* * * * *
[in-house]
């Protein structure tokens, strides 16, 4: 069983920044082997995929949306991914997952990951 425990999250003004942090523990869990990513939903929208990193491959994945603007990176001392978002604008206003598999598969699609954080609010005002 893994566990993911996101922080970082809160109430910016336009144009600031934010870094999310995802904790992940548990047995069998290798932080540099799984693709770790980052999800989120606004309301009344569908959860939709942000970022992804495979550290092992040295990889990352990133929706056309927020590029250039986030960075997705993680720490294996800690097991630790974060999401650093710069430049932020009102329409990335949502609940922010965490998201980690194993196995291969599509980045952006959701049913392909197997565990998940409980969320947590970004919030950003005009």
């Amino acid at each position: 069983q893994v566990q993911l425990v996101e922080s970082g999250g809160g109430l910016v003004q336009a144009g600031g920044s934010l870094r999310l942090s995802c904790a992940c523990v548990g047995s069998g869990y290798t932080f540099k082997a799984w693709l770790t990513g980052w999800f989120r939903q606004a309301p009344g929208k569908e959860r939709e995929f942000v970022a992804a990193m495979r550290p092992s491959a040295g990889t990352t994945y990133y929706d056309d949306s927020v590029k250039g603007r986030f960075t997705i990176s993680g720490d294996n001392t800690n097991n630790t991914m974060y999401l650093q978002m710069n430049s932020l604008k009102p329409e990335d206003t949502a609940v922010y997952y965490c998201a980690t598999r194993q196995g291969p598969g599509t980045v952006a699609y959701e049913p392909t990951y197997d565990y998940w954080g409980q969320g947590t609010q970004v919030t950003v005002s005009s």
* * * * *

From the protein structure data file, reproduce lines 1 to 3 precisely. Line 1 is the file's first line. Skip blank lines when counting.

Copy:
[in-house]
């Protein structure tokens, strides 16, 4: 069983920044082997995929949306991914997952990951 425990999250003004942090523990869990990513939903929208990193491959994945603007990176001392978002604008206003598999598969699609954080609010005002 893994566990993911996101922080970082809160109430910016336009144009600031934010870094999310995802904790992940548990047995069998290798932080540099799984693709770790980052999800989120606004309301009344569908959860939709942000970022992804495979550290092992040295990889990352990133929706056309927020590029250039986030960075997705993680720490294996800690097991630790974060999401650093710069430049932020009102329409990335949502609940922010965490998201980690194993196995291969599509980045952006959701049913392909197997565990998940409980969320947590970004919030950003005009």
């Amino acid at each position: 069983q893994v566990q993911l425990v996101e922080s970082g999250g809160g109430l910016v003004q336009a144009g600031g920044s934010l870094r999310l942090s995802c904790a992940c523990v548990g047995s069998g869990y290798t932080f540099k082997a799984w693709l770790t990513g980052w999800f989120r939903q606004a309301p009344g929208k569908e959860r939709e995929f942000v970022a992804a990193m495979r550290p092992s491959a040295g990889t990352t994945y990133y929706d056309d949306s927020v590029k250039g603007r986030f960075t997705i990176s993680g720490d294996n001392t800690n097991n630790t991914m974060y999401l650093q978002m710069n430049s932020l604008k009102p329409e990335d206003t949502a609940v922010y997952y965490c998201a980690t598999r194993q196995g291969p598969g599509t980045v952006a699609y959701e049913p392909t990951y197997d565990y998940w954080g409980q969320g947590t609010q970004v919030t950003v005002s005009s």